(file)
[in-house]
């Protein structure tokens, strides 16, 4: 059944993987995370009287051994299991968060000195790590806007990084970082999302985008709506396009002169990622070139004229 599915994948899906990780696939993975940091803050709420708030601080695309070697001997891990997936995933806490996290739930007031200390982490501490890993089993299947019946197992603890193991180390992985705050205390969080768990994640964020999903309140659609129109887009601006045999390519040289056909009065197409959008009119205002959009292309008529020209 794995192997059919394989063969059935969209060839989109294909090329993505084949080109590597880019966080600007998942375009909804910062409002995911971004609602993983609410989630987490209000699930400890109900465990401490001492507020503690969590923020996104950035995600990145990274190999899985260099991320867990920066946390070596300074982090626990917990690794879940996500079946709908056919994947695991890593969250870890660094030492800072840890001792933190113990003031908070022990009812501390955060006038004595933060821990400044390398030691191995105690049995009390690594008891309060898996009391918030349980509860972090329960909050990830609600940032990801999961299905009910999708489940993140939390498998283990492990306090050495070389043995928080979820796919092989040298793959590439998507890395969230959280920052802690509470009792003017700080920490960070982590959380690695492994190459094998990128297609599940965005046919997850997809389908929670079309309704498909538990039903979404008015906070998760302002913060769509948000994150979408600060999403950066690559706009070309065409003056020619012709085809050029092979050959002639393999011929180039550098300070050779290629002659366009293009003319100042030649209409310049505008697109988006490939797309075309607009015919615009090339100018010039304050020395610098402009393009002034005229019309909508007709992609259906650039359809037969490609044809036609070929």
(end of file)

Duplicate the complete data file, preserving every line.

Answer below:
[in-house]
């Protein structure tokens, strides 16, 4: 059944993987995370009287051994299991968060000195790590806007990084970082999302985008709506396009002169990622070139004229 599915994948899906990780696939993975940091803050709420708030601080695309070697001997891990997936995933806490996290739930007031200390982490501490890993089993299947019946197992603890193991180390992985705050205390969080768990994640964020999903309140659609129109887009601006045999390519040289056909009065197409959008009119205002959009292309008529020209 794995192997059919394989063969059935969209060839989109294909090329993505084949080109590597880019966080600007998942375009909804910062409002995911971004609602993983609410989630987490209000699930400890109900465990401490001492507020503690969590923020996104950035995600990145990274190999899985260099991320867990920066946390070596300074982090626990917990690794879940996500079946709908056919994947695991890593969250870890660094030492800072840890001792933190113990003031908070022990009812501390955060006038004595933060821990400044390398030691191995105690049995009390690594008891309060898996009391918030349980509860972090329960909050990830609600940032990801999961299905009910999708489940993140939390498998283990492990306090050495070389043995928080979820796919092989040298793959590439998507890395969230959280920052802690509470009792003017700080920490960070982590959380690695492994190459094998990128297609599940965005046919997850997809389908929670079309309704498909538990039903979404008015906070998760302002913060769509948000994150979408600060999403950066690559706009070309065409003056020619012709085809050029092979050959002639393999011929180039550098300070050779290629002659366009293009003319100042030649209409310049505008697109988006490939797309075309607009015919615009090339100018010039304050020395610098402009393009002034005229019309909508007709992609259906650039359809037969490609044809036609070929």